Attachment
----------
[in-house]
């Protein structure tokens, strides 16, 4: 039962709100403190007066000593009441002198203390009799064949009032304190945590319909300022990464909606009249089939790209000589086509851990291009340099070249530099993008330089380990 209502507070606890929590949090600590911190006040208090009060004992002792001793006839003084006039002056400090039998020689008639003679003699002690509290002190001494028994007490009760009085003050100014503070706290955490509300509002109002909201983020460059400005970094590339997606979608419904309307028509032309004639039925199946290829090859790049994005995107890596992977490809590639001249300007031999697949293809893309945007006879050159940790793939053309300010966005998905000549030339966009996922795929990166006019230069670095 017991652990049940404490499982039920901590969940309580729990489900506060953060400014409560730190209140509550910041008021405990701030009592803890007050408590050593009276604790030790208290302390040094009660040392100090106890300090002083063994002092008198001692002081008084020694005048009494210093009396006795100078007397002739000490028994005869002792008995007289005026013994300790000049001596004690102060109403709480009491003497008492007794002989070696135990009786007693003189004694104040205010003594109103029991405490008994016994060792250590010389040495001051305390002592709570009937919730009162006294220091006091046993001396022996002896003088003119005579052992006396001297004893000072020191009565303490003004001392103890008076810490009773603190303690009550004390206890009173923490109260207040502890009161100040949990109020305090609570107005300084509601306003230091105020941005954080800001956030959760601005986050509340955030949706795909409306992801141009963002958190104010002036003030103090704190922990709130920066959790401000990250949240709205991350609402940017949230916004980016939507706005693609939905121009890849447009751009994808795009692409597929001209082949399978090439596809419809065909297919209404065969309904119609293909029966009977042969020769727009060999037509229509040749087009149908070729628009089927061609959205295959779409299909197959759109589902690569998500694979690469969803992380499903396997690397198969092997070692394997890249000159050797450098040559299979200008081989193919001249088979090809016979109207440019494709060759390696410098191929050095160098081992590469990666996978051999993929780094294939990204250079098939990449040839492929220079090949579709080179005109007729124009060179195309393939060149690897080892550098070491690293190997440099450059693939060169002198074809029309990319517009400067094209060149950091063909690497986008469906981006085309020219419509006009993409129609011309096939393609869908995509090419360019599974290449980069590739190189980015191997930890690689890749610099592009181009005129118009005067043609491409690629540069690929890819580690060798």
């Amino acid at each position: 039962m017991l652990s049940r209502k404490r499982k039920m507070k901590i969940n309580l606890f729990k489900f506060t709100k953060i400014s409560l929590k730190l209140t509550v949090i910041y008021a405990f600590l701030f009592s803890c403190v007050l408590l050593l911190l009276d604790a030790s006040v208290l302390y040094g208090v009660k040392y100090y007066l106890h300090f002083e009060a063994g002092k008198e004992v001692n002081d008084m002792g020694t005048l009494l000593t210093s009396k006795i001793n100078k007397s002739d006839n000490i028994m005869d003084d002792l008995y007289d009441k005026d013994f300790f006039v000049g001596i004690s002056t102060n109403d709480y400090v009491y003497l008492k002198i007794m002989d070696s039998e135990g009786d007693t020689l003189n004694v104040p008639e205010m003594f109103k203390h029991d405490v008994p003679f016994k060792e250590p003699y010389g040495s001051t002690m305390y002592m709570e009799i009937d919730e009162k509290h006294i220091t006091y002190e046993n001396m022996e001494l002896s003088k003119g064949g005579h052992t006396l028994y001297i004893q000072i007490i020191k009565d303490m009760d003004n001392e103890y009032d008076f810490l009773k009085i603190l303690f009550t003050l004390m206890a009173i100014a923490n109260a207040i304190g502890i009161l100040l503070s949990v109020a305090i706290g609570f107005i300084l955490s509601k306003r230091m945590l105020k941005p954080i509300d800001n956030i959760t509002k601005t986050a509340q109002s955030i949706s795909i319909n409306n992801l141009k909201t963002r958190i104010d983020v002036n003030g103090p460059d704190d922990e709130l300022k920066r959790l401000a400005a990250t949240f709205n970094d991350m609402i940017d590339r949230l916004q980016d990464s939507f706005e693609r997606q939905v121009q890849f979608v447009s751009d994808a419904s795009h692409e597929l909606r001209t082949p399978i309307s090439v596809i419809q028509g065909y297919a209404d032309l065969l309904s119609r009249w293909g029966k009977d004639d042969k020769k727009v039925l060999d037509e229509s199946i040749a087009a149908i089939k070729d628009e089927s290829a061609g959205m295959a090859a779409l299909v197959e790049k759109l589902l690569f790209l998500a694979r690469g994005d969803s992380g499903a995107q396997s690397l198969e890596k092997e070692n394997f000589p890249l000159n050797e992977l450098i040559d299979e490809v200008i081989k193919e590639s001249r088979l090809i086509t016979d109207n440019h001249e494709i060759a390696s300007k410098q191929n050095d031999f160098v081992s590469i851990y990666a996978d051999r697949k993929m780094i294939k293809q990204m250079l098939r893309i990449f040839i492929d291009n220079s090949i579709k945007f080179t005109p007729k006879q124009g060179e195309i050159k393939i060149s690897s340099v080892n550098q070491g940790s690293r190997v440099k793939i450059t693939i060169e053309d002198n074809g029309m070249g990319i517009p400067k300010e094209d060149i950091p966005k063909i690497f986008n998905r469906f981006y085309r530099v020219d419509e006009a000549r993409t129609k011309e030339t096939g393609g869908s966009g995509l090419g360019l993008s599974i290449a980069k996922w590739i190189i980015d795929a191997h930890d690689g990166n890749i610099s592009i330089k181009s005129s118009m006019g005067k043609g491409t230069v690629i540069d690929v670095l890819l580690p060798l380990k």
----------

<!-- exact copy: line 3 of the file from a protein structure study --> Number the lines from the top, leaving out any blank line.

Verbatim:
């Amino acid at each position: 039962m017991l652990s049940r209502k404490r499982k039920m507070k901590i969940n309580l606890f729990k489900f506060t709100k953060i400014s409560l929590k730190l209140t509550v949090i910041y008021a405990f600590l701030f009592s803890c403190v007050l408590l050593l911190l009276d604790a030790s006040v208290l302390y040094g208090v009660k040392y100090y007066l106890h300090f002083e009060a063994g002092k008198e004992v001692n002081d008084m002792g020694t005048l009494l000593t210093s009396k006795i001793n100078k007397s002739d006839n000490i028994m005869d003084d002792l008995y007289d009441k005026d013994f300790f006039v000049g001596i004690s002056t102060n109403d709480y400090v009491y003497l008492k002198i007794m002989d070696s039998e135990g009786d007693t020689l003189n004694v104040p008639e205010m003594f109103k203390h029991d405490v008994p003679f016994k060792e250590p003699y010389g040495s001051t002690m305390y002592m709570e009799i009937d919730e009162k509290h006294i220091t006091y002190e046993n001396m022996e001494l002896s003088k003119g064949g005579h052992t006396l028994y001297i004893q000072i007490i020191k009565d303490m009760d003004n001392e103890y009032d008076f810490l009773k009085i603190l303690f009550t003050l004390m206890a009173i100014a923490n109260a207040i304190g502890i009161l100040l503070s949990v109020a305090i706290g609570f107005i300084l955490s509601k306003r230091m945590l105020k941005p954080i509300d800001n956030i959760t509002k601005t986050a509340q109002s955030i949706s795909i319909n409306n992801l141009k909201t963002r958190i104010d983020v002036n003030g103090p460059d704190d922990e709130l300022k920066r959790l401000a400005a990250t949240f709205n970094d991350m609402i940017d590339r949230l916004q980016d990464s939507f706005e693609r997606q939905v121009q890849f979608v447009s751009d994808a419904s795009h692409e597929l909606r001209t082949p399978i309307s090439v596809i419809q028509g065909y297919a209404d032309l065969l309904s119609r009249w293909g029966k009977d004639d042969k020769k727009v039925l060999d037509e229509s199946i040749a087009a149908i089939k070729d628009e089927s290829a061609g959205m295959a090859a779409l299909v197959e790049k759109l589902l690569f790209l998500a694979r690469g994005d969803s992380g499903a995107q396997s690397l198969e890596k092997e070692n394997f000589p890249l000159n050797e992977l450098i040559d299979e490809v200008i081989k193919e590639s001249r088979l090809i086509t016979d109207n440019h001249e494709i060759a390696s300007k410098q191929n050095d031999f160098v081992s590469i851990y990666a996978d051999r697949k993929m780094i294939k293809q990204m250079l098939r893309i990449f040839i492929d291009n220079s090949i579709k945007f080179t005109p007729k006879q124009g060179e195309i050159k393939i060149s690897s340099v080892n550098q070491g940790s690293r190997v440099k793939i450059t693939i060169e053309d002198n074809g029309m070249g990319i517009p400067k300010e094209d060149i950091p966005k063909i690497f986008n998905r469906f981006y085309r530099v020219d419509e006009a000549r993409t129609k011309e030339t096939g393609g869908s966009g995509l090419g360019l993008s599974i290449a980069k996922w590739i190189i980015d795929a191997h930890d690689g990166n890749i610099s592009i330089k181009s005129s118009m006019g005067k043609g491409t230069v690629i540069d690929v670095l890819l580690p060798l380990k």